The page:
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A mind map connects ideas together visually

Notetaking is the practice of writing pieces of information, often in an informal or unstructured manner. One major specific type of notetaking is the practice of writing in shorthand, which can allow large amounts of information to be put on paper very quickly. Notes are frequently written in notebooks, though any available piece of paper can suffice in many circumstances—some people are especially fond of Post-It notes, for instance. Notetaking is an important skill for students, especially at the college level. Many different forms are used to structure information and make it easier to find later. Computers, particularly tablet PCs and personal digital assistants (PDAs) are beginning to see wide use as notetaking devices.

Professional Notetakers provide access to information for people who cannot take their own notes, in particular Deaf and hard of hearing people. Manual notetaking requires pen and paper and Electronic Notetaking (or Computer-Assisted Notetaking) requires laptops with special notetaking software. Professional Notetakers most frequently work in colleges and universities but also in workplace meetings, appointments, conferences, and training sessions. They are usually educated to degree level. In the UK they are increasingly expected to have a professional notetaking qualification, such as that offered by the Council for the Advancement of Communication with Deaf People (CACDP).


[edit] Systems

[edit] Cornell Notes

When using the Cornell note-taking system a column of white space is left to the left side of the notes that are written as they come up. Questions or key words based on the notes are written in the white space after the session has ended. The Cornell method requires no rewriting and yet results in systematic notes.

[edit] Charting

Charting is creating a graph with symbols, or table with rows and columns. Graphs and flow-charts are useful for documenting a process or event. Tables are useful for facts and values

[edit] Outlining

While notes can be written freely, many people structure their writing in an outline. A common system consists of headings that use Roman numerals, letters of the alphabet, and the common Arabic numeral system at different levels. A typical structure would be:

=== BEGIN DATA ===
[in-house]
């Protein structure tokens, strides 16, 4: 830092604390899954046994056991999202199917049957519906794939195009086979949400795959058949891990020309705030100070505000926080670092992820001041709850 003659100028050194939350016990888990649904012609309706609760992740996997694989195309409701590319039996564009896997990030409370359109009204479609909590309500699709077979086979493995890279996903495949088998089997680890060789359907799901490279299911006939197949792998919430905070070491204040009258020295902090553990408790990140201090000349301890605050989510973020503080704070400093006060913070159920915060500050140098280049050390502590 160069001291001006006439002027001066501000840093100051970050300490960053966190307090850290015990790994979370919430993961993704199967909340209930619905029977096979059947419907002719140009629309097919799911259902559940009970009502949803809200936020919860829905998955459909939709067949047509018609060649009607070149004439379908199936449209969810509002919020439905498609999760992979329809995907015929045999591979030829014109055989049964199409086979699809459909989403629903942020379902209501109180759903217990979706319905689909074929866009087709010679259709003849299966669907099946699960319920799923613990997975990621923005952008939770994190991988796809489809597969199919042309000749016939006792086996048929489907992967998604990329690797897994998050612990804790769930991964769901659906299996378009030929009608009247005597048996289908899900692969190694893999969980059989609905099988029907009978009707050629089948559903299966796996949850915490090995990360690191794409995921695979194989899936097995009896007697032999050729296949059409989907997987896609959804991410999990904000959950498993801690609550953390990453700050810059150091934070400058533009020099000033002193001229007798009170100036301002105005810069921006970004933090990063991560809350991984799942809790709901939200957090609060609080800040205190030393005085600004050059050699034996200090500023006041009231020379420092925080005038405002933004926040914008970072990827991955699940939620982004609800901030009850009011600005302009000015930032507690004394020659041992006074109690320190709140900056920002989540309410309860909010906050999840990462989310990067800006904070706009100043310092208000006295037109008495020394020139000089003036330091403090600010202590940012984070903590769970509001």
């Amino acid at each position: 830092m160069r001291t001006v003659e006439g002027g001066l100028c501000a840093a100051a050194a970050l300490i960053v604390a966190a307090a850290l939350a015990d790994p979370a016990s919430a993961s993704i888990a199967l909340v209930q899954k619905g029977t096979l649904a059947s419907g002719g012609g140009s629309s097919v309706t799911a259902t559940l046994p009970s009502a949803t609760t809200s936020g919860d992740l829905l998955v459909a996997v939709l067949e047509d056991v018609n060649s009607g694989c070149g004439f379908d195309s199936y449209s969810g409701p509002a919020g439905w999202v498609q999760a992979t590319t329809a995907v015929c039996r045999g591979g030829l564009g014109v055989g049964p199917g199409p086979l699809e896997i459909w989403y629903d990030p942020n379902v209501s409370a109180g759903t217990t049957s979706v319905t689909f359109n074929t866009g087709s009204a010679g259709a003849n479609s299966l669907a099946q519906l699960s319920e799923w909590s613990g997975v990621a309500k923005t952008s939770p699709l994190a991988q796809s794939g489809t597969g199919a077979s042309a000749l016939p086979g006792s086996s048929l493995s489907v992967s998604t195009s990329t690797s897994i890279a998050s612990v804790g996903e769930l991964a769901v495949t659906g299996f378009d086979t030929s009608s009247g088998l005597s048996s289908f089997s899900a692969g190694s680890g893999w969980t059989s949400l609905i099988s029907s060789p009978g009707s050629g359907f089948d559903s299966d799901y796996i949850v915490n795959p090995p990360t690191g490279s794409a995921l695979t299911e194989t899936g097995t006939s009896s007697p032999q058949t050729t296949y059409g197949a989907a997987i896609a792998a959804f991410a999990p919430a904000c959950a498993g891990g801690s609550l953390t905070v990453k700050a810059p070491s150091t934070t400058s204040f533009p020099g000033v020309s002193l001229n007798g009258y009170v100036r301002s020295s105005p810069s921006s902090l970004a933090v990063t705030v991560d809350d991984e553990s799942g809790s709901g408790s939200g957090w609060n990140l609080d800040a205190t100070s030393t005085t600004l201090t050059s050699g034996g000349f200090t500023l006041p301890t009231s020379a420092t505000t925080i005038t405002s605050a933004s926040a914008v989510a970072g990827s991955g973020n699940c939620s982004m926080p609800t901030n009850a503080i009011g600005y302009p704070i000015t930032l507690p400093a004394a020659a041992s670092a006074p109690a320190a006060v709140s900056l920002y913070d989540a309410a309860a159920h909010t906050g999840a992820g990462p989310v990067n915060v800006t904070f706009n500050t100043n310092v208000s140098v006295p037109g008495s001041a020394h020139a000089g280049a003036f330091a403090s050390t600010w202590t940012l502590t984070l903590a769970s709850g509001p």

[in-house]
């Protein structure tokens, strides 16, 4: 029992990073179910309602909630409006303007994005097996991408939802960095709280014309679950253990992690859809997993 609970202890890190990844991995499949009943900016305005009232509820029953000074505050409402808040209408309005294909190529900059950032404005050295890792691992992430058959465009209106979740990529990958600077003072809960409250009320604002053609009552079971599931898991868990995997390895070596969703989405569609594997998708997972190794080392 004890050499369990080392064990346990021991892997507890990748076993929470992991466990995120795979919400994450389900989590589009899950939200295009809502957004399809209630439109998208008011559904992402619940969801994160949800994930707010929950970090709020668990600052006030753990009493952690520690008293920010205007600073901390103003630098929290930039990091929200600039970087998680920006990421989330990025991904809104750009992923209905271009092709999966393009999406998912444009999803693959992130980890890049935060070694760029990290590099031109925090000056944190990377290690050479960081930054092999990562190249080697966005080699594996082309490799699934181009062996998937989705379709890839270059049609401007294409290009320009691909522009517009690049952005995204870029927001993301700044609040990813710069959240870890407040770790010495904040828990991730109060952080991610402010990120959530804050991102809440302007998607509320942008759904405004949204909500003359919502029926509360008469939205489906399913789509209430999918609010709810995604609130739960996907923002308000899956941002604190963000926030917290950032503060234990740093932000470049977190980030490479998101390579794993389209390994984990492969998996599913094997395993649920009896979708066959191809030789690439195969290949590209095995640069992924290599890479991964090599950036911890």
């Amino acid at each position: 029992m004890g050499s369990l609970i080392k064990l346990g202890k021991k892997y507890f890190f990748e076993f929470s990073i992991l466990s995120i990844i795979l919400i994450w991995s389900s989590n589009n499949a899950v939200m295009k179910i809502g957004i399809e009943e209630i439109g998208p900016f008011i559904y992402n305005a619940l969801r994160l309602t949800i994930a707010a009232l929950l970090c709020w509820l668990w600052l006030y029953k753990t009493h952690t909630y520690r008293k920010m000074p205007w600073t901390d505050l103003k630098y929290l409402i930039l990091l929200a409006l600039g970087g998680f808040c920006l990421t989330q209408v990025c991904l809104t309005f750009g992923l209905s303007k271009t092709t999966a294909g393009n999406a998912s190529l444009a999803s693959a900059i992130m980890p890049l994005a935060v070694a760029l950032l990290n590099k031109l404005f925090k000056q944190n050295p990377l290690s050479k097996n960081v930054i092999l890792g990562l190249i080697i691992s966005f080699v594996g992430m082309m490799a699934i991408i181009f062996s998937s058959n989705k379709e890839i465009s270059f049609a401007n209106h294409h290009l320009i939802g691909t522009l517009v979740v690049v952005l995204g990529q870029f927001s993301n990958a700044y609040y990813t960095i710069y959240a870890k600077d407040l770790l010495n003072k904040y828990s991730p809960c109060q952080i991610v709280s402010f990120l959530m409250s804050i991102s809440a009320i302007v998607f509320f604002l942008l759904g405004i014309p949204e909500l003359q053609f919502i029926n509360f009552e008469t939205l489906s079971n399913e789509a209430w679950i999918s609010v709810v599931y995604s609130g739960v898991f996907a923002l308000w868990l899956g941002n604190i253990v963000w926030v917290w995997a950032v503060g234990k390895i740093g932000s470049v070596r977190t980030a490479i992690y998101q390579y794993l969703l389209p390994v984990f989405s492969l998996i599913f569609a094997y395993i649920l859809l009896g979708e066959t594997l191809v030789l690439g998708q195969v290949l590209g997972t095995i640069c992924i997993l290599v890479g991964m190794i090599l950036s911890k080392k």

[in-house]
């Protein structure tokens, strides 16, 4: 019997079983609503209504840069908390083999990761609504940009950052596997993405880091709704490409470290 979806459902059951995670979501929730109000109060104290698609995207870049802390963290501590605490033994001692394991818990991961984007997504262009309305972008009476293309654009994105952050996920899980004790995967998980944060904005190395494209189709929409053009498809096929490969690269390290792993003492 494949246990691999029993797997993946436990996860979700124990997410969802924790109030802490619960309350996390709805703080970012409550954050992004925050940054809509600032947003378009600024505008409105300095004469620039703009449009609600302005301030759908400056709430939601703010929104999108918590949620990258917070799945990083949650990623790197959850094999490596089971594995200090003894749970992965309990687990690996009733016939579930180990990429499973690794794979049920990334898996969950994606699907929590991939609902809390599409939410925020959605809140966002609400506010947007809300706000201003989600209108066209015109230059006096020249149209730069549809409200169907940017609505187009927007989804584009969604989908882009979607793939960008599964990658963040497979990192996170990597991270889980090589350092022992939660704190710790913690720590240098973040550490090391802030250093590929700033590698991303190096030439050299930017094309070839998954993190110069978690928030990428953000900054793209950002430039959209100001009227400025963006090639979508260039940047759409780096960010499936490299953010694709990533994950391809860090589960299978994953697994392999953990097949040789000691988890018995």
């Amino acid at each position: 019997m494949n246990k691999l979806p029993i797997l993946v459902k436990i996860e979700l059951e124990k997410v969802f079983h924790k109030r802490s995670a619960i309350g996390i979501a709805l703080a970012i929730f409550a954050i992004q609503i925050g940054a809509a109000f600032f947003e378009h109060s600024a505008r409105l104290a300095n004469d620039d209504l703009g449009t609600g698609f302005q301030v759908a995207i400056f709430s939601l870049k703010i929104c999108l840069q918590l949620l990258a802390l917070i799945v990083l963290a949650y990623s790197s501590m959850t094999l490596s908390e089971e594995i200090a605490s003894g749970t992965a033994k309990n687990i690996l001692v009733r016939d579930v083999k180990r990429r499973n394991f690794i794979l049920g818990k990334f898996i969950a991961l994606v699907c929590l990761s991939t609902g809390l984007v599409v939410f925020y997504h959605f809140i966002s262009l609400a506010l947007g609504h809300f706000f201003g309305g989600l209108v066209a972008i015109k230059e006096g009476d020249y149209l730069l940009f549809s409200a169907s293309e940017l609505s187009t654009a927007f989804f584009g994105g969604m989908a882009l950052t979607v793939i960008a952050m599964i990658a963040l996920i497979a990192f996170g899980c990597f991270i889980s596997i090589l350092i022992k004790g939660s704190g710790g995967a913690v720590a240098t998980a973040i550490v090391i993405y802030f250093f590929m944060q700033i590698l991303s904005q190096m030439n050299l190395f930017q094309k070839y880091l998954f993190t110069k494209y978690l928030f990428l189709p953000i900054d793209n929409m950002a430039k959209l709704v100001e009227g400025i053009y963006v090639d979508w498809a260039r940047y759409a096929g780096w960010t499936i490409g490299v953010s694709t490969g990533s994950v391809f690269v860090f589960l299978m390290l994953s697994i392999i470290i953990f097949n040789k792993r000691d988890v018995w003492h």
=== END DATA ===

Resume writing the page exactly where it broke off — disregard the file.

I. First main topic
A. Subtopic
1. Detail
2. Detail
B. Subtopic
II. Second main topic
A. Subtopic

However, this sort of structure has limitations in written form since it is difficult to go back and insert more information. Adaptive systems are used for paper-and-pen insertions, such as using the back side of the preceding page in a spiral to note insertions. It is possible to simply leave large spaces in between. (See Category:Outliners for more about application software that supports outlining.)

[edit] Mapping

Here, ideas are written in a tree structure, with lines connecting them together. Mind maps are commonly drawn with a central point, purpose or goal in the center of the page and then branching outward to identify all the ideas connected to that goal. Colors, small graphics and symbols are often used to help to visualize the information more easily. This notetaking method is most common among visual learners and is a core practice of many accelerated learning techniques. It is also used for planning and writing essays.

[edit] Sentence method

Every new thought is written as a new line. Speed is the most desirable attribute of this method because not much thought about formatting is needed to form the layout and create enough space for more notes. Also, you must number each new thought.

[edit] SQ3R

SQ3R is a method for taking notes from written material, though it might be better classed as method of reading and gaining understanding. Material is skimmed to produce a list of headings, that are then converted into questions. These questions are then considered whilst the text is read to provide motivation for what is being covered. Notes are written under sections headed by the questions as each of the material's sections is read. One then makes a summary from memory, and reviews the notes.

[edit] Electronic notetaking methods

The growing ubiquity of laptops in universities and colleges has led to a rise in electronic notetaking. Many students write their notes in word processors. Online word processor applications are receiving growing attention by students who can forward notes using email or otherwise make use of collaborative features in these applications.

Online notetaking has created problems for teachers who must balance educational freedom with copyright and intellectual property concerns regarding course content.[citations needed]

[edit] See also

[edit] External links

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